You’ve seen them on supermarket shelves and they cost plenty. Herb-infused olive oil is great for cooking and for salads but, aside from the cost, when you buy the commercial kind, you’re stuck with flavors that the manufacturers consider popular and, ergo, easy to sell.
But did you know that it’s easy and inexpensive to make herb-infused olive oil at home? Not only do you cut on cost, you can also get as creative as you wish, combining herbs and spices that suit your taste more. I tell you, the only part of the preparation that took a long time was drying the bottles thoroughly after washing them inside and out. After that, it was a breeze.
But, first things first. What kind of bottle should you use? You can use just about any bottle with a tight cover. However, note that metallic bottle covers can get rusty over time. And pouring oil from a bottle with a wide round mouth might be messy. I chose these clear glass bottles. They have spouts for easy and spill-free pouring, and rubberized cork stoppers to keep the flavor and aroma in. I consciously stayed away from metal caps because they might leave a metallic taste in the oil.
Second consideration: use fresh or dried herbs? I used fresh (I grow herbs in my garden) but there’s no reason why you can’t use dried. Note though that you may have to refrigerate the oil if you use fresh herbs because the water content of the herbs might make the mixture prone to bacteria growth at room temperature.
If using fresh herbs, wash then dry them between stacks of kitchen towels. Or you can place them in the oven (temperature at the lowest setting) for a couple of minutes just to get rid of surface water. Cut leafy herbs to allow them to expel their flavors faster or leave them whole if you want to make the oil bottles decorative (I left them whole because I am entertaining the idea of giving away herb-infused olive oil to friends-who-cook for Christmas).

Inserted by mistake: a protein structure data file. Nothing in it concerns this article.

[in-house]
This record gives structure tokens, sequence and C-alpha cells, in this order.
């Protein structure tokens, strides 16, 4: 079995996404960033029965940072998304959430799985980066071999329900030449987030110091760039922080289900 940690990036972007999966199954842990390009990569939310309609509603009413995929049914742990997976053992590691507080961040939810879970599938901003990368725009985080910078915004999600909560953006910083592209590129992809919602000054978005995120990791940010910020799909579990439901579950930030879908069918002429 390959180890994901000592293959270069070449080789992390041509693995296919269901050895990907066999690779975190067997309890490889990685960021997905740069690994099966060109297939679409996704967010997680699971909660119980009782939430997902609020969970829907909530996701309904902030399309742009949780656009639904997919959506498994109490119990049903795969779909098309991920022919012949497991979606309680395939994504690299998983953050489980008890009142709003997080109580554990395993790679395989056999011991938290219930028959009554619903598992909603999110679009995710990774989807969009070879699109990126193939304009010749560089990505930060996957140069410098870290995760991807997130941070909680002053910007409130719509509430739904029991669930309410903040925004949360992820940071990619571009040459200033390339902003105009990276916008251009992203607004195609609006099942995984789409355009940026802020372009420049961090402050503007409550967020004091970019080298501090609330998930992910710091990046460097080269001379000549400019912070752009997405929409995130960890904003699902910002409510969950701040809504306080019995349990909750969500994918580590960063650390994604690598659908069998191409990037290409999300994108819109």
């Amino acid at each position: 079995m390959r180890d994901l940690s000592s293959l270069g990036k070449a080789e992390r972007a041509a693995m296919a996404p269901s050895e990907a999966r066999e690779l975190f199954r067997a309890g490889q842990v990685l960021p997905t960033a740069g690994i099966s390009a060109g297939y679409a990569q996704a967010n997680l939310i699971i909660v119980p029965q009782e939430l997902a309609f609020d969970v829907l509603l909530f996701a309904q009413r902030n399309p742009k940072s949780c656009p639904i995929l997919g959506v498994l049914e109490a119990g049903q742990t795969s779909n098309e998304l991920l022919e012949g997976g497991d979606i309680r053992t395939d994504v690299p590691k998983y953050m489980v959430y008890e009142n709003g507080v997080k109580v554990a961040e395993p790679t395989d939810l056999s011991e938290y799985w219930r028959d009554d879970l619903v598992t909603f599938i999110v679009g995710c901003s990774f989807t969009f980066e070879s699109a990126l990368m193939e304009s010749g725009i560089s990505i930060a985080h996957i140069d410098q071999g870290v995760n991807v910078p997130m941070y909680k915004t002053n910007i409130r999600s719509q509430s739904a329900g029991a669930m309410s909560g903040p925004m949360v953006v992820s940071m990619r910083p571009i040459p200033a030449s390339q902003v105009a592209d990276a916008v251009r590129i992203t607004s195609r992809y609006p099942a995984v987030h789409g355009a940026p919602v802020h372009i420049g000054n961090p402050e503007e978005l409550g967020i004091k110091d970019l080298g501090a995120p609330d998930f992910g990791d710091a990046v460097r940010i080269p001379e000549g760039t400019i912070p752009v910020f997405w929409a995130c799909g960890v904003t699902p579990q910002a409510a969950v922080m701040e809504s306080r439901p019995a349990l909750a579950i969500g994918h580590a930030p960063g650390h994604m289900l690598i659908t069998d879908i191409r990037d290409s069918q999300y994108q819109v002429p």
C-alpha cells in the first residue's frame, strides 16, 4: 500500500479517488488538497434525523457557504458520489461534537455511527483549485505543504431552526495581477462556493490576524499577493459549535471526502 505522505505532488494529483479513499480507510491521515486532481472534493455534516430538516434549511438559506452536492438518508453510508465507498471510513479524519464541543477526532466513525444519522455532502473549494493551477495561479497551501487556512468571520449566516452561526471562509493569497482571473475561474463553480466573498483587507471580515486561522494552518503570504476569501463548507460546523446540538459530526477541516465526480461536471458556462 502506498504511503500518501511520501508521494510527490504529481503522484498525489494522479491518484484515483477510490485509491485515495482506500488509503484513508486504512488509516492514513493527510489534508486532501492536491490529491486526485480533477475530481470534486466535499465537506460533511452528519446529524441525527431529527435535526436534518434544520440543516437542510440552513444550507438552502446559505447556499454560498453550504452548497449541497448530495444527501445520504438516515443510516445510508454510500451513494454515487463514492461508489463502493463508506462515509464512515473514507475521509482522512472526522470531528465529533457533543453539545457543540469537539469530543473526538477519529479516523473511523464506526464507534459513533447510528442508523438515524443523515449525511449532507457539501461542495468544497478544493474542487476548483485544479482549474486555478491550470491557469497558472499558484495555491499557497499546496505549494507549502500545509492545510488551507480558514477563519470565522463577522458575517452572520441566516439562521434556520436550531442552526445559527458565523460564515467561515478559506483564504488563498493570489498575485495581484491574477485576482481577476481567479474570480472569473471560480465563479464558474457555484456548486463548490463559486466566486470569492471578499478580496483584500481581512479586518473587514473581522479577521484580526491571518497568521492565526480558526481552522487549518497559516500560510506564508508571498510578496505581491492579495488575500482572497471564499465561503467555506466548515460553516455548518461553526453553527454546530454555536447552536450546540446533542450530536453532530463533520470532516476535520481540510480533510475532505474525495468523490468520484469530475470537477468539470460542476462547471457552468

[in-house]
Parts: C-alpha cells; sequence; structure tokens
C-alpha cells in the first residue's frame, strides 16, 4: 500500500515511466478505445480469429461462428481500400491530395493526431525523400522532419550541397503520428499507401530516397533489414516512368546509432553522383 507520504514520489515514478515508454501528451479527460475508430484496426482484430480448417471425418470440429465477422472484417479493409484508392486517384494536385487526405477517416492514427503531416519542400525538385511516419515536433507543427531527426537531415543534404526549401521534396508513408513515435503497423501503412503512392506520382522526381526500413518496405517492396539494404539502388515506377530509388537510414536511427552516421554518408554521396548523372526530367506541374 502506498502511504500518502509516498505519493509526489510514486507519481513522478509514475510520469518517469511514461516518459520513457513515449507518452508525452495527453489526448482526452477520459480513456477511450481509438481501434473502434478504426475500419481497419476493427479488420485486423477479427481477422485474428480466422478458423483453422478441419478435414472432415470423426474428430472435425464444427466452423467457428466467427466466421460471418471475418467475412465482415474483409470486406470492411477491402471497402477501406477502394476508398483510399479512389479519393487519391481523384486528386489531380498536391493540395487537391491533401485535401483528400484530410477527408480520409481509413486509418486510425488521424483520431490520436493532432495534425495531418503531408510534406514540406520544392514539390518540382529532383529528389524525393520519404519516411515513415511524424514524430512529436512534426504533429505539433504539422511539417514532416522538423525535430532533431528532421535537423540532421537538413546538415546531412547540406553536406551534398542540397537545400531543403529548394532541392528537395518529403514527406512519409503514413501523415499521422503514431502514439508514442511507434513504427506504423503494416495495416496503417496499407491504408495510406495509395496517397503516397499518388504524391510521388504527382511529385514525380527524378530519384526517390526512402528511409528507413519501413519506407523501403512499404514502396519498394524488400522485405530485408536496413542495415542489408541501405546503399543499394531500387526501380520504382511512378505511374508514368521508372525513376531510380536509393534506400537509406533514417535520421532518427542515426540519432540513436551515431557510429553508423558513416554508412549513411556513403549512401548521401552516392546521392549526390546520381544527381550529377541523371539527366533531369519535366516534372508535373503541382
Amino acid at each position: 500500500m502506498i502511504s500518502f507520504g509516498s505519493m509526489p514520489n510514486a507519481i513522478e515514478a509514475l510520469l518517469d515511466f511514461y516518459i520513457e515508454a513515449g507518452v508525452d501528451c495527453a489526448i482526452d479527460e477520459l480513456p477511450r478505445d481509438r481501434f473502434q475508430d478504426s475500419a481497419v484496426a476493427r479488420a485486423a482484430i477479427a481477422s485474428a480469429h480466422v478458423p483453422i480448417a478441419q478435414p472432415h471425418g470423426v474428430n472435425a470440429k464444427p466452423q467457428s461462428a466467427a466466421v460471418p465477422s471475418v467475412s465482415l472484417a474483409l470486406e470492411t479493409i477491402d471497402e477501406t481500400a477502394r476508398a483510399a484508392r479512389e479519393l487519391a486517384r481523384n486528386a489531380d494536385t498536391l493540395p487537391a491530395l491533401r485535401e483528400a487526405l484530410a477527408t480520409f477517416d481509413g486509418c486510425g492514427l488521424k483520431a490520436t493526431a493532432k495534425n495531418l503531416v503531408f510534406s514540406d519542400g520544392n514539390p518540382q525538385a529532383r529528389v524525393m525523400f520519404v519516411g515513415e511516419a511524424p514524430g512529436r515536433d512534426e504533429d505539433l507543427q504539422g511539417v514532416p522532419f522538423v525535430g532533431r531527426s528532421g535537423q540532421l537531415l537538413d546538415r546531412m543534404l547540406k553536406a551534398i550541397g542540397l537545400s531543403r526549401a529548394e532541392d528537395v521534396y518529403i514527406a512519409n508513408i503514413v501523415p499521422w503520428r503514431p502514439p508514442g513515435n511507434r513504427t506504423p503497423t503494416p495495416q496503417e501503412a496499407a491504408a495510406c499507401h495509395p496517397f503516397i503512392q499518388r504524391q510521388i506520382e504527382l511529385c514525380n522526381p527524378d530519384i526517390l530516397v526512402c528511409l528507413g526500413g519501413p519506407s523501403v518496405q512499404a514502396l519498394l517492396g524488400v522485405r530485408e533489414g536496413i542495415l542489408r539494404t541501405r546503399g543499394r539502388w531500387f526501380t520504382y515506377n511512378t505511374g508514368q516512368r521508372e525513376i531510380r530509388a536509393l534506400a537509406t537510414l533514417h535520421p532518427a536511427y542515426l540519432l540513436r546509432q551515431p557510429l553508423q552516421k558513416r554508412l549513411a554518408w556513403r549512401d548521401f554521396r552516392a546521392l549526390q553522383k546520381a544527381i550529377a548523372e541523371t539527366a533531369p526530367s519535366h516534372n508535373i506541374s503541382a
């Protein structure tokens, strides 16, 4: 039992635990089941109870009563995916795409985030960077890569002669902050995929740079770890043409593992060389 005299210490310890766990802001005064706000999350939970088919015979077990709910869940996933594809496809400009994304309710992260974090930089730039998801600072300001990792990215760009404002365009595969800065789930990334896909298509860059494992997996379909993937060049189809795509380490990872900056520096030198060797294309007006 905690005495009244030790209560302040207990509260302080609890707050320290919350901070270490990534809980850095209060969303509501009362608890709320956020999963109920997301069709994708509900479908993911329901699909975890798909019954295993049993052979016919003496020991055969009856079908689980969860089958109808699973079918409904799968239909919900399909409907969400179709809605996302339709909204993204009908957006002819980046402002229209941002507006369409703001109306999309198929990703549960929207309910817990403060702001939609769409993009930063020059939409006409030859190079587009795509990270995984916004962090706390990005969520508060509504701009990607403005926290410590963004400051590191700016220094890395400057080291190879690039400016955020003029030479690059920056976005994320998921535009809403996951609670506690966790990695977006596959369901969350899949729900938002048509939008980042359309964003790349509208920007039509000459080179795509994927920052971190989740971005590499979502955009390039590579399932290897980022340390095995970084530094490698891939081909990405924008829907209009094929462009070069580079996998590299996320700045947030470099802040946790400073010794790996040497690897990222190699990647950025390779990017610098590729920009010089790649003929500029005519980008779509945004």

Third consideration: what combination of herbs to use. Ah, that’s where you can get creative. Basil, thyme, tarragon, sage, rosemary, oregano, cilantro, bay leaves… combine two or more. Then, add some spices and aromatics — peppercorns, garlic cloves, lemon or lime peel…
If there is a combination that you find particularly good with chicken, for instance, use that for one bottle of oil. Have another bottle with a combination of herbs and spices that’s good with red meat, another one to go with seafood, for salads…
Note that you cannot use the oil immediately. You have to leave them alone for at least a week to allow the flavors and aromas to be absorbed by the olive oil.
Not a fan of olive oil? You can have herb-infused cooking oil. Slip some ginger, garlic and shallot in your vegetable cooking oil, allow the flavors to develop for a week or two and imagine what sautéing and stir frying would be like.
Ah, I tell you, playing with things like this in the kitchen beats the stress every time.
Updated from a post originally published in October 31, 2008